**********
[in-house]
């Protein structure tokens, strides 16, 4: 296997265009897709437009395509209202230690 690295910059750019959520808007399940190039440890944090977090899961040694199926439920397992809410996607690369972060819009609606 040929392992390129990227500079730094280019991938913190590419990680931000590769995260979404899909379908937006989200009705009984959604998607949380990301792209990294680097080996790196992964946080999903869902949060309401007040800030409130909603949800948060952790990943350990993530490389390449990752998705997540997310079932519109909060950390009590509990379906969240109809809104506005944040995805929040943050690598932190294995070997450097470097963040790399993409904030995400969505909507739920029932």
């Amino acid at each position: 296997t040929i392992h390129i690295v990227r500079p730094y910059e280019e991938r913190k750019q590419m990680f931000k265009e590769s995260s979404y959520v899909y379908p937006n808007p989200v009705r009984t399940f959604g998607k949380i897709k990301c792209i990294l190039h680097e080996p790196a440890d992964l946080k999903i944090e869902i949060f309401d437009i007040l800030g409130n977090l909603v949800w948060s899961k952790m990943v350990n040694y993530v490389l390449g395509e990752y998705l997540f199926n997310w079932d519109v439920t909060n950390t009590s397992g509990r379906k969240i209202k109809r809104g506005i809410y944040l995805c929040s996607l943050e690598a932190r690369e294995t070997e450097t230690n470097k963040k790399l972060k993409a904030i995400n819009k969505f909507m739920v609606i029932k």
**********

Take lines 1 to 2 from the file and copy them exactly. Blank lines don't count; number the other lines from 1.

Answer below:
[in-house]
């Protein structure tokens, strides 16, 4: 296997265009897709437009395509209202230690 690295910059750019959520808007399940190039440890944090977090899961040694199926439920397992809410996607690369972060819009609606 040929392992390129990227500079730094280019991938913190590419990680931000590769995260979404899909379908937006989200009705009984959604998607949380990301792209990294680097080996790196992964946080999903869902949060309401007040800030409130909603949800948060952790990943350990993530490389390449990752998705997540997310079932519109909060950390009590509990379906969240109809809104506005944040995805929040943050690598932190294995070997450097470097963040790399993409904030995400969505909507739920029932």